Determinism and low jitter is especially important for aggressive feedback control.
It would take me too long to dig up hard data, but I can offer some rules of thumb as a team who goes hard on the last 1% of controls performance. We use C++, TimedRobot’s AddPeriodic() for synchronous controller scheduling, and RT thread priorities to improve scheduling jitter (think on the order of ±0.1ms for a 5ms loop).
Here’s example code: Robot-2020/Robot.cpp at main · frc3512/Robot-2020 · GitHub
Fast-accelerating stuff like flywheels
You want 200Hz sample rate and minimal measurement latency. Latencies beyond 20ms are untenable because it oscillates too much. That means doing roboRIO controllers with CAN encoders won’t work because the status frames are nondeterministic, and can have up to 20ms of lag (any faster saturates the bus).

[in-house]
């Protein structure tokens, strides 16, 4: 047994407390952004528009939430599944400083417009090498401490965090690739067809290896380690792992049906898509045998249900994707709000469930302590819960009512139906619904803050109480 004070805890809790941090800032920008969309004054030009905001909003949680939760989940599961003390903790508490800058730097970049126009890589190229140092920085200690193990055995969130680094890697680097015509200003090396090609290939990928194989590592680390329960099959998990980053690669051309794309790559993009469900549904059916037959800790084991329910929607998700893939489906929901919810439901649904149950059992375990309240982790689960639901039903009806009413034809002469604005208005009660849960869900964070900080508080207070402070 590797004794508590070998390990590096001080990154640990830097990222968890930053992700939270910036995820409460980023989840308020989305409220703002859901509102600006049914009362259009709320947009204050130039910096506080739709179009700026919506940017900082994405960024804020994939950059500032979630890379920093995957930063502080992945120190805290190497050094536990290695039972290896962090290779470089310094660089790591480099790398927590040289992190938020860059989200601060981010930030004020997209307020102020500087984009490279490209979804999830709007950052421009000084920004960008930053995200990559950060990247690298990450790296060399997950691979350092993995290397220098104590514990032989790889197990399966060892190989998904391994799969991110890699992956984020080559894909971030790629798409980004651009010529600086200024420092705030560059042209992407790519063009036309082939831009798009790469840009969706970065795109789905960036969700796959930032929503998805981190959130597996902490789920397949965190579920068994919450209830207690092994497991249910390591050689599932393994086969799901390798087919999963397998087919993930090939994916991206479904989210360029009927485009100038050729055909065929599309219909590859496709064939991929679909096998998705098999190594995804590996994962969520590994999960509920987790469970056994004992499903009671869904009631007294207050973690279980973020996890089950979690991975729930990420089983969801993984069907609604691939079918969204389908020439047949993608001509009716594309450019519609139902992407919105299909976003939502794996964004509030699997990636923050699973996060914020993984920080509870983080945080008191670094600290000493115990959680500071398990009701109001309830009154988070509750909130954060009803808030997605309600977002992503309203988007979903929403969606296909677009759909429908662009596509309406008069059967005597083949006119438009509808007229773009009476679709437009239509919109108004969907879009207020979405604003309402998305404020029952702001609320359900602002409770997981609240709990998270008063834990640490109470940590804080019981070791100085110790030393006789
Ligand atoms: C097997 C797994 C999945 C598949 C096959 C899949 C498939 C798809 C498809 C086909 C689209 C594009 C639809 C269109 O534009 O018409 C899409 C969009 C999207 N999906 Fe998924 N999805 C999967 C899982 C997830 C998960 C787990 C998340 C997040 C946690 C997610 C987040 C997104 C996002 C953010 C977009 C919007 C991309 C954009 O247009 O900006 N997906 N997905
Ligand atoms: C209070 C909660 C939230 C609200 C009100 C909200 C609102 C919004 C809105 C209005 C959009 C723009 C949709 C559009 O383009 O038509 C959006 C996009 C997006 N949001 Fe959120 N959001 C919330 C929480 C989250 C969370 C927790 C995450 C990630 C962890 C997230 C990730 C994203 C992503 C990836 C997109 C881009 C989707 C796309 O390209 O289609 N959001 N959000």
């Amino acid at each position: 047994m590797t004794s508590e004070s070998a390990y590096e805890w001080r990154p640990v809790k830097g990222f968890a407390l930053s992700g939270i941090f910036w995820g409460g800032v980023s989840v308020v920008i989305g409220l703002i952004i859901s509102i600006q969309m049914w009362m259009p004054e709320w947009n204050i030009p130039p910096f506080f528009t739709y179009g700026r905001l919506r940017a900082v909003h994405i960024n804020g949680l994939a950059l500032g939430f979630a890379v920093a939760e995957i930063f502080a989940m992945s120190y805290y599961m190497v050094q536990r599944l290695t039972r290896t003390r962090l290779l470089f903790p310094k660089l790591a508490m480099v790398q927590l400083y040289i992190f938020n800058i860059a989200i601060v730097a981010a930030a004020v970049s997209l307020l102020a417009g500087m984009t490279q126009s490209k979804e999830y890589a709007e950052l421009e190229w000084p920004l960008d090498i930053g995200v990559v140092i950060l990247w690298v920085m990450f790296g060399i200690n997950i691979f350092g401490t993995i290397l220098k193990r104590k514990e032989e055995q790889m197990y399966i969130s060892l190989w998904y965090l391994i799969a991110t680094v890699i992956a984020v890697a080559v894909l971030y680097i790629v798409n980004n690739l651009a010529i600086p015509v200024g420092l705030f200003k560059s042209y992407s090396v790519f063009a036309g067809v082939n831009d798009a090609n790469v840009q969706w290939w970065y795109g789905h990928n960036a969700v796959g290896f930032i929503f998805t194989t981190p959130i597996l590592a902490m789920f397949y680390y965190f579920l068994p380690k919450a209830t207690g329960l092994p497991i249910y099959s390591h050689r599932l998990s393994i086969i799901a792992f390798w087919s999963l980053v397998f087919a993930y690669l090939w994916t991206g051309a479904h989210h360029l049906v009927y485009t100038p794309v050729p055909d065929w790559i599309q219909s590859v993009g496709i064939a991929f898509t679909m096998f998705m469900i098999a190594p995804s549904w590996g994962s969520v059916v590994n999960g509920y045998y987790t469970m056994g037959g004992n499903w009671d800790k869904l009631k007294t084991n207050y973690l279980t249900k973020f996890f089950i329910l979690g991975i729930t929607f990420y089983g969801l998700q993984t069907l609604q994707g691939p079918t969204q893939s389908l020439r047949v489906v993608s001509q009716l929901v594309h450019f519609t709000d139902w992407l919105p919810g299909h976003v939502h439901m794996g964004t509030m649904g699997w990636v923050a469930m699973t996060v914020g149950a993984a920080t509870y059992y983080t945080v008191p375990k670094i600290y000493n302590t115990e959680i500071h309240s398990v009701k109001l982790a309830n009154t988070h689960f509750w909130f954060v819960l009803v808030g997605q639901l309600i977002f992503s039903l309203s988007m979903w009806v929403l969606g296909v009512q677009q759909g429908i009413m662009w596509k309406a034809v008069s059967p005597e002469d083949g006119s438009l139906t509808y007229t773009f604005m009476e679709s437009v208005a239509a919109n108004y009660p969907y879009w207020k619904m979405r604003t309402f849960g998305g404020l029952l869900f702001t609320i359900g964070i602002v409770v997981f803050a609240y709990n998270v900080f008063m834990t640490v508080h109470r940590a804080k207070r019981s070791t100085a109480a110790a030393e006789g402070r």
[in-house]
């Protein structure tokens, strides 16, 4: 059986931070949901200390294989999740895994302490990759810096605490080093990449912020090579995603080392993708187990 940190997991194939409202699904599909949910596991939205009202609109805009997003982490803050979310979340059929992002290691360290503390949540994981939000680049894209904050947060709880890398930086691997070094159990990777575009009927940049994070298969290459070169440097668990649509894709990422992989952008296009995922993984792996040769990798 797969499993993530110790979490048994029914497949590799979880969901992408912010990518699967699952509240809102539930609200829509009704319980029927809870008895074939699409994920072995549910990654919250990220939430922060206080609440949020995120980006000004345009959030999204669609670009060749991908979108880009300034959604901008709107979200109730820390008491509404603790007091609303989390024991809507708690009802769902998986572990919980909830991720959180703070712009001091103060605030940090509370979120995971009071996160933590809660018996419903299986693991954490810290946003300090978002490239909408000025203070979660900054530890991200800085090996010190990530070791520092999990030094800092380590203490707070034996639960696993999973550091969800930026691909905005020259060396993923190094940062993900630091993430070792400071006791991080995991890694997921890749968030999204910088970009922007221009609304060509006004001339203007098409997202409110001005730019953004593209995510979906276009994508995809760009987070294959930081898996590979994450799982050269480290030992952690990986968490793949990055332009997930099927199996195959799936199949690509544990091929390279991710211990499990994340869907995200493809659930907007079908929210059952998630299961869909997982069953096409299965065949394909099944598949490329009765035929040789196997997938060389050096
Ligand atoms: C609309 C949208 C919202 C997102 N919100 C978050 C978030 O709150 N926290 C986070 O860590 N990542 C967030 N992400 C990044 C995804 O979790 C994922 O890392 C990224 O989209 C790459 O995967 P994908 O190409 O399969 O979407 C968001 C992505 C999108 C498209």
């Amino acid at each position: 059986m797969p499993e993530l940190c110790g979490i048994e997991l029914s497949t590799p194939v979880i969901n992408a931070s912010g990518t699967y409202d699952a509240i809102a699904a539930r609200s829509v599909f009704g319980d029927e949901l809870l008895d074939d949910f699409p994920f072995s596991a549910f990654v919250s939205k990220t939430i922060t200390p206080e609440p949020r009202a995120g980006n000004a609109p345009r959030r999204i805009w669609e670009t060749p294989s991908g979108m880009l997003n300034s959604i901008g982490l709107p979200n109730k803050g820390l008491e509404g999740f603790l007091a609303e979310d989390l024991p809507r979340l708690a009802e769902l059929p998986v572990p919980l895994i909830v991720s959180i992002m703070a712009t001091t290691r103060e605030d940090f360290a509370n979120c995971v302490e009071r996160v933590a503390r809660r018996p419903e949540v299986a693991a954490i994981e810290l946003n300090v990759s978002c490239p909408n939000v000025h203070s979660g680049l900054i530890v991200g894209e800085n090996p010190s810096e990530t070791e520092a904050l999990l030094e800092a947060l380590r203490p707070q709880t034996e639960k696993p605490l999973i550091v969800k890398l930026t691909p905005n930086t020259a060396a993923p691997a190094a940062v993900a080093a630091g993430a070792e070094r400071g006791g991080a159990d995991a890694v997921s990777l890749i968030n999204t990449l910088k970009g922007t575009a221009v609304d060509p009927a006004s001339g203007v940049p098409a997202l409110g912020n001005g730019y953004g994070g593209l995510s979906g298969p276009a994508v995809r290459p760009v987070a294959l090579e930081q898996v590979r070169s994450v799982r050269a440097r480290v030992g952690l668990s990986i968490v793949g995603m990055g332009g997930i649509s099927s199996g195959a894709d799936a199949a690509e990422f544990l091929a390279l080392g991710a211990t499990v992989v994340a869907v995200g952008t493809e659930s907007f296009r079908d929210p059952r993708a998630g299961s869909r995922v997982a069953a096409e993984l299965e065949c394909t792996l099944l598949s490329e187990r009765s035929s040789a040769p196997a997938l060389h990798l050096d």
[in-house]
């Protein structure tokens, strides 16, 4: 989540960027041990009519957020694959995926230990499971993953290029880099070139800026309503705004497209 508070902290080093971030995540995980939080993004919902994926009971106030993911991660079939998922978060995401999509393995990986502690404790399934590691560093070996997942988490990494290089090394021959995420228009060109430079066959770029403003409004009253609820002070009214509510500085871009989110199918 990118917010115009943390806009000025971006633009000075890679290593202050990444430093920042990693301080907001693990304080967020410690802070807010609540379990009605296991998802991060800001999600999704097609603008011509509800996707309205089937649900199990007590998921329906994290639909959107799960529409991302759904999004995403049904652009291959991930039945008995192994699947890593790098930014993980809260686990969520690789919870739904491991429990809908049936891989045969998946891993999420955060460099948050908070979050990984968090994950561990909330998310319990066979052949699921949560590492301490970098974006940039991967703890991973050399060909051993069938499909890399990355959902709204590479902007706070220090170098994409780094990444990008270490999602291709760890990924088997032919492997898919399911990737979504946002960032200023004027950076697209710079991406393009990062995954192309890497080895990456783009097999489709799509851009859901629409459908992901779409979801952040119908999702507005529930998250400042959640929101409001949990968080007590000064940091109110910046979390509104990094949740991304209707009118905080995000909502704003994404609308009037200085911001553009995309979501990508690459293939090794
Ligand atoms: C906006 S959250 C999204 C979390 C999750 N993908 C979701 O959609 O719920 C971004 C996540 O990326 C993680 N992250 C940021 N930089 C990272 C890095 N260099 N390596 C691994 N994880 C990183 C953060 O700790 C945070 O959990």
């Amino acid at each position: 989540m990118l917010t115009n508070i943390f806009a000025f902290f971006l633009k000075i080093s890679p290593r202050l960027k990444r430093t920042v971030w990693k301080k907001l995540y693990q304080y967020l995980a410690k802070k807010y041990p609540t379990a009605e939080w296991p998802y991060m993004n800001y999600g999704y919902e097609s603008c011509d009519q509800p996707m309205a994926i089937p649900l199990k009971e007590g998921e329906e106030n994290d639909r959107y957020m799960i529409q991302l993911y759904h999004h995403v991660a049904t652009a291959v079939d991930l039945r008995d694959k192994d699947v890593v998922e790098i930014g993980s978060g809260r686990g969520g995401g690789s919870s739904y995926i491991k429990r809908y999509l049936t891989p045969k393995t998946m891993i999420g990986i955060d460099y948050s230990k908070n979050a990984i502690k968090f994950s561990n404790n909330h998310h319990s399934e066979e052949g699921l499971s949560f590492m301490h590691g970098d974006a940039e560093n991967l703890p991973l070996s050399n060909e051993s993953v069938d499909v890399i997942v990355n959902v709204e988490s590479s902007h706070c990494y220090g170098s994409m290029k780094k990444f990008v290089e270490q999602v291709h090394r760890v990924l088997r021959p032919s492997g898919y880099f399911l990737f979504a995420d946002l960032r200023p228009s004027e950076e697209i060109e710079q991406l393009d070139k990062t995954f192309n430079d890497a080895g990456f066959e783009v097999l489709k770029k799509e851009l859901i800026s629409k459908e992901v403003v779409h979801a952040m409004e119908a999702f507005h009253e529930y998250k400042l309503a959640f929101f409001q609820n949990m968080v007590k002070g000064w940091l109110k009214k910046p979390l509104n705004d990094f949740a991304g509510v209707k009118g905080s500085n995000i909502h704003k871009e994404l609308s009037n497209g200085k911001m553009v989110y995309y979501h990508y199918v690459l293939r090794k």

Motor controller PID works as long as you don’t use the default filtering options. They can introduce between 10ms and 20ms of group delay. For SPARK MAX, I recommend the “alternate encoder” support because you can reduce the amount of filtering (you can’t for the built-in encoder).
Drivetrains, elevators, etc.
Consistent periods improves odometry accuracy and Encoder class velocity measurements, but not by much at these speed regimes. Having a good drivetrain to begin with is more important.
Don’t do network I/O on the controller thread; it’ll drastically affect your scheduling (±0.5ms or so of extra jitter). Push to a thread-safe queue and do the logging on a separate, lower priority thread instead. It’s less of a big deal for CSV logging, but we noticed small improvements from moving that over too.